Local business people interviewed Friday had a largely positive view of the latest job figures released by the federal Department of Labor.
Robert Harlem, president of Oneonta Block Company, a building material manufacturer, said he was “cautiously optimistic” about the numbers.
“It’s a little early to get too excited,” Harlem said, but the increase appeared to be a positive sign of an improving economy. He said that with the weather improving, the hiring surge was the result of positive demand that could lead to more hiring.
But Harlem added that when he looks into the numbers, he sees concern from the number of people dropping out of the labor force. While his business has improved in the past week, there are not too many projects in the local market, he said, adding that he would have liked to have seen some wage increases and a longer work week.
Tom Armao, partner at Country Club Automotive Group, said the local labor market appears pretty static.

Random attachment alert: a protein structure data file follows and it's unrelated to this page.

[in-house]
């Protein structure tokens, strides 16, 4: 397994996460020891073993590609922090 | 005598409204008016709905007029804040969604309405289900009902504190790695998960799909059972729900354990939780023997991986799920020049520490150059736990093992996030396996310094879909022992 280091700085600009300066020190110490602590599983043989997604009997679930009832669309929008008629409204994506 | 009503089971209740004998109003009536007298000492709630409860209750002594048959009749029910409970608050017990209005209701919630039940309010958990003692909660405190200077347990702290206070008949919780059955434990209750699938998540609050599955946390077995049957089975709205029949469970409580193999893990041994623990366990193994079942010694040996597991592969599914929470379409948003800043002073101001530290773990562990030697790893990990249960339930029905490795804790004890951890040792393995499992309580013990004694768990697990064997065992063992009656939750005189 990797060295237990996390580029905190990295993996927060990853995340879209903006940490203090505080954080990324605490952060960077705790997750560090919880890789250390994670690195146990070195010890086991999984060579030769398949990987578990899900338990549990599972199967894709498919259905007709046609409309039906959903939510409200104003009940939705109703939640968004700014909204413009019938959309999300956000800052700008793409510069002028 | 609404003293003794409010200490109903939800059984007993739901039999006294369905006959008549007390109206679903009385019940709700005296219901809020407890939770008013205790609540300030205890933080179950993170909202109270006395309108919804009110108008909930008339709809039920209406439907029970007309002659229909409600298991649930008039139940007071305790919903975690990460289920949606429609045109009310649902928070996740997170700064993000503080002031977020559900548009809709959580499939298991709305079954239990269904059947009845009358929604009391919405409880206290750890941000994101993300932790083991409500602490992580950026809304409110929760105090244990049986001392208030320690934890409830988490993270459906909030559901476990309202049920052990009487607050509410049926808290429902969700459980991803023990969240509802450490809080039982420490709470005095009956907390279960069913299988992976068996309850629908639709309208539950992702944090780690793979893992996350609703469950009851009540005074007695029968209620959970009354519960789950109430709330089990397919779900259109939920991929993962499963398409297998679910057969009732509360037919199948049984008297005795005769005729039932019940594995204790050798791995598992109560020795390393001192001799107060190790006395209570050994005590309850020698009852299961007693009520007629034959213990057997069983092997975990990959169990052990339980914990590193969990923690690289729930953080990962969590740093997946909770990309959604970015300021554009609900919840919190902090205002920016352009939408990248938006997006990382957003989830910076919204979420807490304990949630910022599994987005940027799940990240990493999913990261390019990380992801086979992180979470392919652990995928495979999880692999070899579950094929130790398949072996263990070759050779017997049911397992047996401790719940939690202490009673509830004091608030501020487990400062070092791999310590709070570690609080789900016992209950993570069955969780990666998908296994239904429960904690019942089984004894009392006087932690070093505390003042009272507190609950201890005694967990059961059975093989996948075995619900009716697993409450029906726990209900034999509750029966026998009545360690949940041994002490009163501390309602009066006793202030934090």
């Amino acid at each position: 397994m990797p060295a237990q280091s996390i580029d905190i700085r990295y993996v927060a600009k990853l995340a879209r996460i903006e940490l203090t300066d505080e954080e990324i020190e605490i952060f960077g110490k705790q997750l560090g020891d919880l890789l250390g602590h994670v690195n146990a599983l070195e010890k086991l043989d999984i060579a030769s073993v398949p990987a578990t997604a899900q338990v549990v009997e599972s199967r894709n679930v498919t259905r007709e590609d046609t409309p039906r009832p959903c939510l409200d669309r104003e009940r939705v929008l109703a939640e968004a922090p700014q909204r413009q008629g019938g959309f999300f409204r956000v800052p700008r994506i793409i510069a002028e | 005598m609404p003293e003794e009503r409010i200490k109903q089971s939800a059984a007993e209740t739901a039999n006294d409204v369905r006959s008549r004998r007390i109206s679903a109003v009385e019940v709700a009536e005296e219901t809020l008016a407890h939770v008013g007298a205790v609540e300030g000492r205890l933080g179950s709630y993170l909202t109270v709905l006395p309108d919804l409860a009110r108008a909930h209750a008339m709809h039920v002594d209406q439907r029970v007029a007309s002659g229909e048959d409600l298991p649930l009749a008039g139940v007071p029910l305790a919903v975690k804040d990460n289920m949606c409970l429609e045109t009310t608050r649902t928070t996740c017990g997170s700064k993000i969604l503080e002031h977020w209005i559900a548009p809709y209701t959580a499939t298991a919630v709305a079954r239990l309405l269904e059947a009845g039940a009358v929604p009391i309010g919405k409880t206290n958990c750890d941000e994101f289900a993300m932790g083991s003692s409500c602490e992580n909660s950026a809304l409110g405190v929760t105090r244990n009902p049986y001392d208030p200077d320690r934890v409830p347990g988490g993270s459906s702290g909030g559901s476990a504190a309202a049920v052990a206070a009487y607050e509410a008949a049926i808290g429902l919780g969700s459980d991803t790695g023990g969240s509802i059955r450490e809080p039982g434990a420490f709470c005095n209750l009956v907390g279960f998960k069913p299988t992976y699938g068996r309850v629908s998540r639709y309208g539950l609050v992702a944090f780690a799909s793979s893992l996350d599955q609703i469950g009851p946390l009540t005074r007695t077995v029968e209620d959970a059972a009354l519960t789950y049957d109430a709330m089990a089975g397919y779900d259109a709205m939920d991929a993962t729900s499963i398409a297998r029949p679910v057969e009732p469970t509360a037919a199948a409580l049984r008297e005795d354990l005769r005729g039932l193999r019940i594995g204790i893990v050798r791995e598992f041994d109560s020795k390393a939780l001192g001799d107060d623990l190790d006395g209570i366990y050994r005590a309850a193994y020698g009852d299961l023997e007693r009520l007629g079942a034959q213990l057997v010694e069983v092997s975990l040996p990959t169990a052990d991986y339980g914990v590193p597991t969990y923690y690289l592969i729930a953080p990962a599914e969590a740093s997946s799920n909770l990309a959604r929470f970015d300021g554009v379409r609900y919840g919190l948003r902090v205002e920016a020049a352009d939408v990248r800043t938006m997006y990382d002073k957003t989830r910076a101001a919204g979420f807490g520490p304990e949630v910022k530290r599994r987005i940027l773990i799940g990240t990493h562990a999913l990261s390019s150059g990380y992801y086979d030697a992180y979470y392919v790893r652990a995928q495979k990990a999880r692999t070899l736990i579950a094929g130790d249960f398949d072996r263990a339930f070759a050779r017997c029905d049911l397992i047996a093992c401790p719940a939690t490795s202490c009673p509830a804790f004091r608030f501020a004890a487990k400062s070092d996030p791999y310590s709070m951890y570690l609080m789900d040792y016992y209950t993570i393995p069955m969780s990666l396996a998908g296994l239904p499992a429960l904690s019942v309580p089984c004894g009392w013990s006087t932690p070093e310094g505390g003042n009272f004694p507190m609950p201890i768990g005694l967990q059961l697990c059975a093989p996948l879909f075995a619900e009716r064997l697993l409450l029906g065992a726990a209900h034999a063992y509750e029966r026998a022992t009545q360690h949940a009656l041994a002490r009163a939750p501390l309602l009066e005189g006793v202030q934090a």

“We are pretty steady,” but that is typical for this area where there are not a lot of labor swings.
New York State Department of Labor statistics show that the unemployment rate in Otsego County dropped to 6.8 percent from 7.6 percent in February, with the addition of 200 jobs and 100 fewer people in the labor force.
In Delaware County, the unemployment rate dropped from 8.3 percent in February to 7.6 percent in March. There were 100 jobs added, while the labor force remained stable from a month ago at 20,600.
In Chenango County, there were 200 more people in the 24,600 labor force, and 200 more people employed. The unemployment rate fell 7.1 percent, from February’s rate of 7.7 percent.
Otsego County Chamber of Commerce President and CEO Barbara Ann Heegan said: “I feel things are improving.”
Heegan said she’s seeing more business activity, which should lead to more employment in the future as people want to develop business plans and connect with others in business.
In Delaware County, Industrial Development Agency Chairman James Thomson also said he was optimistic. The county is mirroring the national trends, he said.
“I am starting to hear a lot of people talking of expansion, or developing business plans,” he said.
While it may not translate into jobs today, “our area is coming back to life,” he said. “I think things are starting to look better.”